Could these countries and its leadership just show some temerity to lead by example? I have been to quite a few Arab and Muslim countries in my life. Almost all of the people I met are smart, thoughtful and considerate. Saying they mourn for innocent people, wish for Palestinian autonomy in a sovereign state and denounce Hamas is not a difficult statement to utter, especially on the record. But they cannot. They do not.

Just this week, the Ashkenazic and Sephardic chief rabbis of Israel issued a rare, joint Halachic (Jewish law) decree that prohibits bigotry, intimidation or violence from Jews towards Arabs. October 7th has brought a lot of racial divides in Israel to light. Some extreme actors have taken to channeling their anger and upset at Israeli Arabs.

That behavior is reprehensible which cannot be tolerated in the Jewish State. To help curb such behavior, the two rabbis announced jointly, in a unified and booming voice that it is against Torah law to behave meanly or violently against Arabs.

When I read this, I was proud to be Jewish. Proud that the tradition I use as a compass and the leadership of the people I am part of, use their platform to denounce demonizing any people and acting violently. I stuck out my chest a little that Israel printed this in the front of the newspapers and was clear throated that this bad behavior is not a Jewish ethic, and the State will not tolerate bad actors or bad actions.

Most violence in Israel happens on Fridays, which is a Muslim sabbath, of sorts. The religious go to the Mosque for prayer and the clerics get them riled up during their sermons. The youth leave, raring to go, setting tires ablaze and throwing rocks and ramming cars. The Madras and the Mosque are hotbeds of fomenting violence and directing anger to Israel and Jews. It should be the opposite.

Where are the Imams doing the same as the chief rabbis? Where are the leaders using their voice to find peace and not stoke hatred? Where are they, damnit!?

These Arab countries’ puniness is laughable and Arab religious and state leadership is wholly embarrassing.

The college campus is on fire. The flames need to be tampered and safeguards need to be stablished to ensure that another eruption never occurs again.

A friend recently said that colleges need a Marshall plan. I agree.

After World War II, the United States spent what is worth about $190 Billion today, investing in trade, infrastructure and materials for Western Europe to rebuild. It was known as the Marshall Plan. It was a huge success, the fruits of which are felt anytime we enjoy the theatre in London, go to the top of the Eiffel Tower, shop at Champs de Elysses or eat pasta in Rome. The first purpose was to rebuild these countries and their cities so there could be a bright future in a post war world. The secondary and primal purpose was to ensure America stays a super geo-political influence and that Stalin and Russia do not seize the indigence and vulnerability of these war beaten Western European countries.

Colleges need a Marshall-like-plan so that every student can feel safe, regardless of where they are from or what they believe. They need to continue to be bastions of free speech while learning the responsibilities that come with speech. Universities need to be a forum for vigorous debate accompanied by shared respect. Schools should encourage curiosity and insist that facts matter. We can critique leaders and colleagues, but we do so with a baseline of respect and never advocating or encouraging violence. Opinions and beliefs are welcome on campuses, but facts can never be supplanted for emotion.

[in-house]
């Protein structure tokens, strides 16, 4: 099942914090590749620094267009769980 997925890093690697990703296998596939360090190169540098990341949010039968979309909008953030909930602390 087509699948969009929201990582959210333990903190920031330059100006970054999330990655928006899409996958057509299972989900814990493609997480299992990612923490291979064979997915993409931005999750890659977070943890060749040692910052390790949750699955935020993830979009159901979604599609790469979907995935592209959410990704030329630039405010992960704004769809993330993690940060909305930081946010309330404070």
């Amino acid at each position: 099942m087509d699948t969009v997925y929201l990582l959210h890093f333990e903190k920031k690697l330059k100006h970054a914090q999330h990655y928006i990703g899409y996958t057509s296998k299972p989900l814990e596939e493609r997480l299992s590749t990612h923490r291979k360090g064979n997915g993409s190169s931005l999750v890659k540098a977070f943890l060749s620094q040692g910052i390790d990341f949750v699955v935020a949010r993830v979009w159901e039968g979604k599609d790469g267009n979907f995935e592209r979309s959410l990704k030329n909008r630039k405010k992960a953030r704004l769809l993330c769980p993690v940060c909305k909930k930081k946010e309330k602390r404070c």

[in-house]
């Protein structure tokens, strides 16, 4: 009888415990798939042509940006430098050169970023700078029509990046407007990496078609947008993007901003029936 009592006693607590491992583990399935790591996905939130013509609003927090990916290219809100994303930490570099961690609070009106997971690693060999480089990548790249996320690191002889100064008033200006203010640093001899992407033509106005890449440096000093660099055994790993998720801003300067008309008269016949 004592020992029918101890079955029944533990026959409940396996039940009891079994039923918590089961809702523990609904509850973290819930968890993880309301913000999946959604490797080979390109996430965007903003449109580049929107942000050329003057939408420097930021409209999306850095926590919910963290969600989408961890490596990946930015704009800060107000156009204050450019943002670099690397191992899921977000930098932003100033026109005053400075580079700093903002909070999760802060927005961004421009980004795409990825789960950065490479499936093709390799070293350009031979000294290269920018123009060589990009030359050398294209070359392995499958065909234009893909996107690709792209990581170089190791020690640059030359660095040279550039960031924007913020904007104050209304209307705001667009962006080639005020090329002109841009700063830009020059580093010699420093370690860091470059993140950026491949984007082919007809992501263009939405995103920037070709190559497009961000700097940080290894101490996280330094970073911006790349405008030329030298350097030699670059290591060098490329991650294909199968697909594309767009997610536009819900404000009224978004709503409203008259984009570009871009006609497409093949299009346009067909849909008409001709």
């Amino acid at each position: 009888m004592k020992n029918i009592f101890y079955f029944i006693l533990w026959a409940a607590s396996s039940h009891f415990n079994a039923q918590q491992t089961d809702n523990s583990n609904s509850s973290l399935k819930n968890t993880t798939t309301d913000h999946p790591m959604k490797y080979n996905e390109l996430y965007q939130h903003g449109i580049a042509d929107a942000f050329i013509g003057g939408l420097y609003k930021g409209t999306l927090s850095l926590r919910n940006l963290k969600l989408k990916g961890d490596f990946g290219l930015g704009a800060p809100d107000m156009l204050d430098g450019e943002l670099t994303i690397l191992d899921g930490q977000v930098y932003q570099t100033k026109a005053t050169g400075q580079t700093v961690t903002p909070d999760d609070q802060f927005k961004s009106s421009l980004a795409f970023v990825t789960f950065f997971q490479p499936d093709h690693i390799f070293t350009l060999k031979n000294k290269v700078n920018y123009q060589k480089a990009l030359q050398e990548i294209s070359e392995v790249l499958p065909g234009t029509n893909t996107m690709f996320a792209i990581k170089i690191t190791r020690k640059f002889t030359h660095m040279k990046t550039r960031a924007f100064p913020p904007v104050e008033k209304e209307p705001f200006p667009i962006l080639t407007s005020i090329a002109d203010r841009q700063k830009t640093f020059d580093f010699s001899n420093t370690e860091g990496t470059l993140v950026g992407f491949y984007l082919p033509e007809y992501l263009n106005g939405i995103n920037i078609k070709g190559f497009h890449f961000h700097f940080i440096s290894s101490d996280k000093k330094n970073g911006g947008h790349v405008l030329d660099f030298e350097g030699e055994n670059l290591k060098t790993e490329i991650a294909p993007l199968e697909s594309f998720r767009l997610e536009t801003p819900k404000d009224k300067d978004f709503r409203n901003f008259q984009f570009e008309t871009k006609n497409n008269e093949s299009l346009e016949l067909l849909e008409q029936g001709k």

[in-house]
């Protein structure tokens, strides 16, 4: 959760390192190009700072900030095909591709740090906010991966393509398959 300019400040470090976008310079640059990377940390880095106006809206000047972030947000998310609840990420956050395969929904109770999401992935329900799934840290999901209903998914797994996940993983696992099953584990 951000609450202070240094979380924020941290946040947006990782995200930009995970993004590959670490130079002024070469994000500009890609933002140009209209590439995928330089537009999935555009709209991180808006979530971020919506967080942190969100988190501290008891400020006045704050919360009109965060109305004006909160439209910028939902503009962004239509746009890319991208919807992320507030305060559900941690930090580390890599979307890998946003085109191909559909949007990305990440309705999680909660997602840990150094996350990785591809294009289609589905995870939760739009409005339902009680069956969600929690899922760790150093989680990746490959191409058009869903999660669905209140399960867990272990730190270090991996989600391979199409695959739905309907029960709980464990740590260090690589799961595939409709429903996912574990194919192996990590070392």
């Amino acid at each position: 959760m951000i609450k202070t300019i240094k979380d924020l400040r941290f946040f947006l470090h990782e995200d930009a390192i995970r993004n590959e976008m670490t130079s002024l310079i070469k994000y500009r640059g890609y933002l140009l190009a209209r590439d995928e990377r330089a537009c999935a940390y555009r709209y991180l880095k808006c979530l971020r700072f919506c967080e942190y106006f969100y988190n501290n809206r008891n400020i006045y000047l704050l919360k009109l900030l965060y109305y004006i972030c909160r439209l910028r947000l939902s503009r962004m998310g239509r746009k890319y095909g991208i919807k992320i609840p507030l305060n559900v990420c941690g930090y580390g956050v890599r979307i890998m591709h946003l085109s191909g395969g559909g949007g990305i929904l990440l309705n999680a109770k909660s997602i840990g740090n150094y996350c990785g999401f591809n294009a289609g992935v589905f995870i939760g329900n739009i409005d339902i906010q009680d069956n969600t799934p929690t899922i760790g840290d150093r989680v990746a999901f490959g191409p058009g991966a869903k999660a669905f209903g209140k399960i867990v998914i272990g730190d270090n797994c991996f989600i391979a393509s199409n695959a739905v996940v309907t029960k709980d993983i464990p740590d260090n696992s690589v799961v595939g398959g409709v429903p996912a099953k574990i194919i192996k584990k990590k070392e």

Over the years, Jews have been forgotten as a minority. That is much of what we wanted. To be fully included in community, in society and at the workplace. It worked until now.

We are a people, an ethnicity, a tribe, a religion and we indeed are subject to bigotry and intolerance and indifference. This moment has brought the layers of our identity into plain sight. As a result, we are riddled with fear and feeling fragile, especially on college campuses. Students and faculty on college need to be re-educated about Jewish history and the basis of our ethnicity and background along with our intrinsic connection to the State of Israel.

The college experience has long offered education in and out of the classroom for countless other minorities and ethnicities. Jews had been passed over. Perhaps because many thought we had arrived or because our differences were rarely seen or felt. But it has risen to the surface, big time. We cannot hope that the tensions simmer down and go away. We must address this head on so if it does rise again, our response is different and better.

If we cede this moment to time and do not get in front of this crisis, then those who wish to write the narrative without us in it will ascend the podium and fill the void. We can never allow that to happen.

Like the Marshall Plan, we will need a quarterback to lead this endeavor. Someone like Ambassador Amy Gutman, former President of Penn and current Ambassador from the United States to Germany. Or, Lee Bollinger, former President of University of Michigan and then Columbia University. Perhaps Ben Sasse would be a good candidate. Sasse is a former Senator and current President of the University of Florida. There are others worthy of being added to the list. Whoever is selected, it needs to be someone native to the topography of colleges and adept at policy. A person able to walk the line of freedoms and restrictions. A bridge builder who can dream of what can be and not just denounce what is and what was. This should be a collaborative between the Anti-Defamation League, Hillel International and the U.S. Department of Education.

I can think of no role more important than educating and modeling tolerance for our future. Let’s get cracking on this initiative. The day is short, the task is great!

About the Author
David-Seth Kirshner is the senior rabbi of Temple Emanu-El, a Conservative synagogue in Closter, New Jersey. He is the past President of the NY Board of Rabbis and the NJ Board of Rabbis and is a Senior Rabbinic Fellow at the Hartman Institute and serves on the Executive Committee of the JFNA. Rabbi Kirshner was appointed to the New Jersey/Israel Commission by Governors Christie and Murphy. Rabbi Kirshner is a National Council member of AIPAC and an adjunct faculty member at the Academy for Jewish Religion, (AJR). He is the author of Streams of Shattered Consciousness, featured in The NY Times Book Review (Feb '24) and has over 11,000 copies in circulation in its first three months since publication. He has spoken on his book and topics connected to Judaism and Zionism across the world.